I turned and strode out of Mac’s office, furious. And I stayed furious. I hated Mac Badgely. For three months I hated him. I felt that he had a severe character disorder. How else could he be so callous? Here I had gone to him humbly asking for just a little bit of help, a little bit of advice, and the bastard wasn’t even willing to assume enough responsibility even to try to help me, even to do his job as director of the clinic. If he wasn’t supposed to help manage such problems as director of the clinic, what the hell was he supposed to do?

But after three months I somehow came to see that Mac was right, that it was I, not he, who had the character disorder. My time was my responsibility. It was up to me and me alone to decide how I wanted to use and order my time. If I wanted to invest my time more heavily than my fellow residents in my work, then that was my choice, and the consequences of that choice were my responsibility. It might be painful for me to watch my fellow residents leave their offices two or three hours before me, and it might be painful to listen to my wife’s complaints that I was not devoting myself sufficiently to the family, but these pains were the consequences of a choice that I had made. If I did not want to suffer them, then I was free to choose not to work so hard and to structure my time differently. My working hard was not a burden cast upon me by hardhearted fate or a hardhearted clinic director; it was the way I had chosen to live my life and order my priorities. As it happened, I chose not to change my life style. But with my change in attitude, my resentment of my fellow residents vanished.    


This is tough medicine.  But we are responsible for our choices.  You didn’t have to take that job.  Go out with that person.  Vote for Obama or Bush.  Drink too many mixed drinks.  Eat the M&M’s.

Life is so much easier when we live free.  But freedom comes at the price of taking complete responsibility for all that is in our power.




8 responses

21 12 2011

I take complete responsibility for reading this! oooo sooo good thanks for the honesty ~ now on to making dinner 😉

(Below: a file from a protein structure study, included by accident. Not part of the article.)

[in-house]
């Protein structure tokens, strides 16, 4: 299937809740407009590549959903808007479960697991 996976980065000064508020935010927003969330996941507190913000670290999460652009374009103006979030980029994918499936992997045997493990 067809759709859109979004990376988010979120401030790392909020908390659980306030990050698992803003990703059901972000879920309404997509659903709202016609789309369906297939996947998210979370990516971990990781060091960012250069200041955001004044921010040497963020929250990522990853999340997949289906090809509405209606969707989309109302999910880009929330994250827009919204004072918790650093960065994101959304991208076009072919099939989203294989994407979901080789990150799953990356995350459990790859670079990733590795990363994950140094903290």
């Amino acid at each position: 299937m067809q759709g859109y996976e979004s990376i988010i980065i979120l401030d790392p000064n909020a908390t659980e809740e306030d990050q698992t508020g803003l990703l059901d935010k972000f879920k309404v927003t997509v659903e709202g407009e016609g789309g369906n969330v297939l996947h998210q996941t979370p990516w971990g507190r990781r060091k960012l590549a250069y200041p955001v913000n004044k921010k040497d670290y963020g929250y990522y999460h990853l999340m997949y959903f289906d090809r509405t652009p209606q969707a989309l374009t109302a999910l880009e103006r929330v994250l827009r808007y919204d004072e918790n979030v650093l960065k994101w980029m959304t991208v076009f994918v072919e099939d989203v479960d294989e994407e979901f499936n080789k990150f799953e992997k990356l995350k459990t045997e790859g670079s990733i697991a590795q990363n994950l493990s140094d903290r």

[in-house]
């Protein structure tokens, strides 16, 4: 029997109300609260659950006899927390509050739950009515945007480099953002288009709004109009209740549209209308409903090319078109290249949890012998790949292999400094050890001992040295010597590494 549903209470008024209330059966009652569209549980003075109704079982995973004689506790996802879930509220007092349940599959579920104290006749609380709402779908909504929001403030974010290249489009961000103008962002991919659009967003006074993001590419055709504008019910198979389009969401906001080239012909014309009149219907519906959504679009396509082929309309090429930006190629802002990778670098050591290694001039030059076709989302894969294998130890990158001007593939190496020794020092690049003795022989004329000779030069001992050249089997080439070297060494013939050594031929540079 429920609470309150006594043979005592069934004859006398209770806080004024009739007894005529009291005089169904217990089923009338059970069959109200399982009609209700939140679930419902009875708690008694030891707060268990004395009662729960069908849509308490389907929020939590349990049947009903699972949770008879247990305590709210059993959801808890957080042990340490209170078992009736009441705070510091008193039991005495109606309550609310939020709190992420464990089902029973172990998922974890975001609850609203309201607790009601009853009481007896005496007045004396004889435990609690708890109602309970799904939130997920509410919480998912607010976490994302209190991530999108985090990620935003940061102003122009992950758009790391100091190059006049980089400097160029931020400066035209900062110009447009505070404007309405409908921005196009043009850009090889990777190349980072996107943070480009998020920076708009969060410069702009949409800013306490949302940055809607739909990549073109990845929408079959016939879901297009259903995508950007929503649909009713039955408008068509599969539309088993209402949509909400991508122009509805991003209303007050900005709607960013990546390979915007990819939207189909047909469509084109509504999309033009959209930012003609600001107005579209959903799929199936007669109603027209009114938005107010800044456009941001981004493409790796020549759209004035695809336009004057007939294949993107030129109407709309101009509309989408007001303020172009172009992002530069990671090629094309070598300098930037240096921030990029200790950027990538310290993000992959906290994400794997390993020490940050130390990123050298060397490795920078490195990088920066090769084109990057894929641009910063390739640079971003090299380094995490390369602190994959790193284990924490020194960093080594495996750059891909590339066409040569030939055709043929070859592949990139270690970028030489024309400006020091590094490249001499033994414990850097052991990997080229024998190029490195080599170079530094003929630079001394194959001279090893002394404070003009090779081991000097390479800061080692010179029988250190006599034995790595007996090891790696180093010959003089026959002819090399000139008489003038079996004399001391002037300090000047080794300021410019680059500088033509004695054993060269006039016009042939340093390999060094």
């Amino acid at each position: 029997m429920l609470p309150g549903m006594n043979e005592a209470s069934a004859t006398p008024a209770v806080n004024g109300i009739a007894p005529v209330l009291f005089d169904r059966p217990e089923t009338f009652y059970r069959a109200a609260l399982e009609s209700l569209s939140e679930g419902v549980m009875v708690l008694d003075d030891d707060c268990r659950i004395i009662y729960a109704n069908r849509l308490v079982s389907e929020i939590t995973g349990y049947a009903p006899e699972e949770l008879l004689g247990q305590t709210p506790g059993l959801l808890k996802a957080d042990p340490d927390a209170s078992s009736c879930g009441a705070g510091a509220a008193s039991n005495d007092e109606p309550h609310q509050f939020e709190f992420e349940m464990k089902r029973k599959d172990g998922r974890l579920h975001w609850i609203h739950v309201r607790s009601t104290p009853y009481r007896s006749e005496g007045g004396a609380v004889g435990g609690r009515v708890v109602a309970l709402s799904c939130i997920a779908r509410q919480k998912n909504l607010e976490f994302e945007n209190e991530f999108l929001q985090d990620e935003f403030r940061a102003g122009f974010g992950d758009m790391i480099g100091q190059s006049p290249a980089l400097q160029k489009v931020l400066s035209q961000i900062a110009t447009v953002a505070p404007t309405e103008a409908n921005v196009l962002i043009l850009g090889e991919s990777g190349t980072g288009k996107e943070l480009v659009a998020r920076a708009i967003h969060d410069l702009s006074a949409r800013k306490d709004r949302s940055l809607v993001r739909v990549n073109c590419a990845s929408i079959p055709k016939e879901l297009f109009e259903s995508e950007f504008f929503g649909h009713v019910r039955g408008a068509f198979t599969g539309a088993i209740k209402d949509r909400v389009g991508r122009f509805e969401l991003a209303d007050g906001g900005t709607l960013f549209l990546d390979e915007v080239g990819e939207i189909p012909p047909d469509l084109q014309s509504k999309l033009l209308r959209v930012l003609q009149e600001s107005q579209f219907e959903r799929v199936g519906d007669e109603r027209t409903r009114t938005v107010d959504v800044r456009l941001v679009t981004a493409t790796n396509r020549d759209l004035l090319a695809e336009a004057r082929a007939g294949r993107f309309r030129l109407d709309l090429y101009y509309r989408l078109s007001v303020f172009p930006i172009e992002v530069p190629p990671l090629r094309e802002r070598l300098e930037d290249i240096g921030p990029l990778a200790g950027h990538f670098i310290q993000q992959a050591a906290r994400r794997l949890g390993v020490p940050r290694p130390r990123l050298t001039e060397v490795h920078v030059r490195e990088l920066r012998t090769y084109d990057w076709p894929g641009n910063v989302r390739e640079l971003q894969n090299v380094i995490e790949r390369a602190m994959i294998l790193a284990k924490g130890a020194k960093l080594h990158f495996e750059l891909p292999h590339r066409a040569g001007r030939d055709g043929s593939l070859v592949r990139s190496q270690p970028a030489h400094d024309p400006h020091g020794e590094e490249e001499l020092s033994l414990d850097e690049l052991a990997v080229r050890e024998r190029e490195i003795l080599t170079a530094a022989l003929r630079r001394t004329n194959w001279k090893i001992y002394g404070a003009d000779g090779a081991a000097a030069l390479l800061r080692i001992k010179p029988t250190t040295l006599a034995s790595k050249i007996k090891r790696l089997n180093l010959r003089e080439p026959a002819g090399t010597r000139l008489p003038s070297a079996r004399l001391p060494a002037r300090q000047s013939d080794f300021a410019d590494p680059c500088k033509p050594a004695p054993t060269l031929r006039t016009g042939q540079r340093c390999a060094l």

21 12 2011
Christian Fahey

Ah yes…dinner. That’s pleasant. Thanks for reading Reenie!

22 12 2011

“But freedom comes at the price of taking complete responsibility for all that is in our power”

So true.

22 12 2011
Christian Fahey

Corollary to that is “do I REALLY want freedom?” Or do I want to coast and let life happen to me instead of me happening to life? Thanks Moon!

22 12 2011

Hey, dude. Sorry about supplying the tootsie rolls. I take full responsibility for that.

On a more serious note, freedom has a price tag. I have found that every step I take toward right choices and freedom is opposed by something. This is why it is critical to have a goal (as one of your recent posts indicates) to keep us on the right track.

22 12 2011
Christian Fahey

Tom, YOU are responsible for making me fat. It’s all your fault. I would be svelte were it not for your undermining of my weight loss program. (Rantings from a fellow arachnid /\8/\ )

Good point about goals. If nothing else, inertia and entropy are formidable enemies of freedom. Goals keep us on track. (Who would want to play basketball if all you did was throw the ball in the air?)

30 12 2011
Zoya Lu

I loved your post:) Taking responcibility for everything that happens to us is empowering. When we blame others, we give away our power. Thank you for posting!

30 12 2011
Christian Fahey

I agree completely Zoya. We are not helpless and that changes everything. Thanks for reading!